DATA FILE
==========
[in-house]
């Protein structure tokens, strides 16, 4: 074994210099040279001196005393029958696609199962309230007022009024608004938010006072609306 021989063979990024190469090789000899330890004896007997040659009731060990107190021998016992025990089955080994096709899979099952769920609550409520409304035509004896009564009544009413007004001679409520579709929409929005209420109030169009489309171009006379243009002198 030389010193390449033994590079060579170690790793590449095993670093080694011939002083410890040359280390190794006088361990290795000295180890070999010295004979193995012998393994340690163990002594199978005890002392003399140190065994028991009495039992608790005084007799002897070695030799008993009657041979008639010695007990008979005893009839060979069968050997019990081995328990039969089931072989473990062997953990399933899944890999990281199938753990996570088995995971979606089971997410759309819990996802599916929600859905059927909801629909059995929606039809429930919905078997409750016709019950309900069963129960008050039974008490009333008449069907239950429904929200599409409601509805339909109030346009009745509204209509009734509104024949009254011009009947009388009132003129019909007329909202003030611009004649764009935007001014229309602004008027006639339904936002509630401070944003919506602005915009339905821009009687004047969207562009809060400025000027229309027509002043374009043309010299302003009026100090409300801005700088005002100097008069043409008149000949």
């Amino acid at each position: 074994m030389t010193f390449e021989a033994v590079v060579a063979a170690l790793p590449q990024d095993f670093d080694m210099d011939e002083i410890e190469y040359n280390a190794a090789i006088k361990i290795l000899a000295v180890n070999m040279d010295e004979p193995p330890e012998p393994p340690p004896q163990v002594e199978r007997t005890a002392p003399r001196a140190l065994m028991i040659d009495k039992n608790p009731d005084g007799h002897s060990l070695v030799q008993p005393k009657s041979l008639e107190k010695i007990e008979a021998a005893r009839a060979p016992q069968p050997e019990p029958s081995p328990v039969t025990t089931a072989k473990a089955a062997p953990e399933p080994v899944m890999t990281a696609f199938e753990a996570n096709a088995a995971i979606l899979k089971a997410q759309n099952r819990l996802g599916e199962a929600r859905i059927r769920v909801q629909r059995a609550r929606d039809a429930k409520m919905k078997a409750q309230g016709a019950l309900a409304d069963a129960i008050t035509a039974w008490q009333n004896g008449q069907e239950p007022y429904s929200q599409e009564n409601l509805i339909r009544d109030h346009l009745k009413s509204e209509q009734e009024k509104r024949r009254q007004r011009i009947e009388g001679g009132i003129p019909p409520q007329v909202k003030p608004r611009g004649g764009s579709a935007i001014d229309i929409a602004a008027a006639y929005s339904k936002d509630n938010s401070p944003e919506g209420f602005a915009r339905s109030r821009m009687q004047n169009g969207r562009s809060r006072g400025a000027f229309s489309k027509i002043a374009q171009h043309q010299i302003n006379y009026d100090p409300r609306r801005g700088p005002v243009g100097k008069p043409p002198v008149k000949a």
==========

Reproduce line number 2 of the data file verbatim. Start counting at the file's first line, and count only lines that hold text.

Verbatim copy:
């Protein structure tokens, strides 16, 4: 074994210099040279001196005393029958696609199962309230007022009024608004938010006072609306 021989063979990024190469090789000899330890004896007997040659009731060990107190021998016992025990089955080994096709899979099952769920609550409520409304035509004896009564009544009413007004001679409520579709929409929005209420109030169009489309171009006379243009002198 030389010193390449033994590079060579170690790793590449095993670093080694011939002083410890040359280390190794006088361990290795000295180890070999010295004979193995012998393994340690163990002594199978005890002392003399140190065994028991009495039992608790005084007799002897070695030799008993009657041979008639010695007990008979005893009839060979069968050997019990081995328990039969089931072989473990062997953990399933899944890999990281199938753990996570088995995971979606089971997410759309819990996802599916929600859905059927909801629909059995929606039809429930919905078997409750016709019950309900069963129960008050039974008490009333008449069907239950429904929200599409409601509805339909109030346009009745509204209509009734509104024949009254011009009947009388009132003129019909007329909202003030611009004649764009935007001014229309602004008027006639339904936002509630401070944003919506602005915009339905821009009687004047969207562009809060400025000027229309027509002043374009043309010299302003009026100090409300801005700088005002100097008069043409008149000949």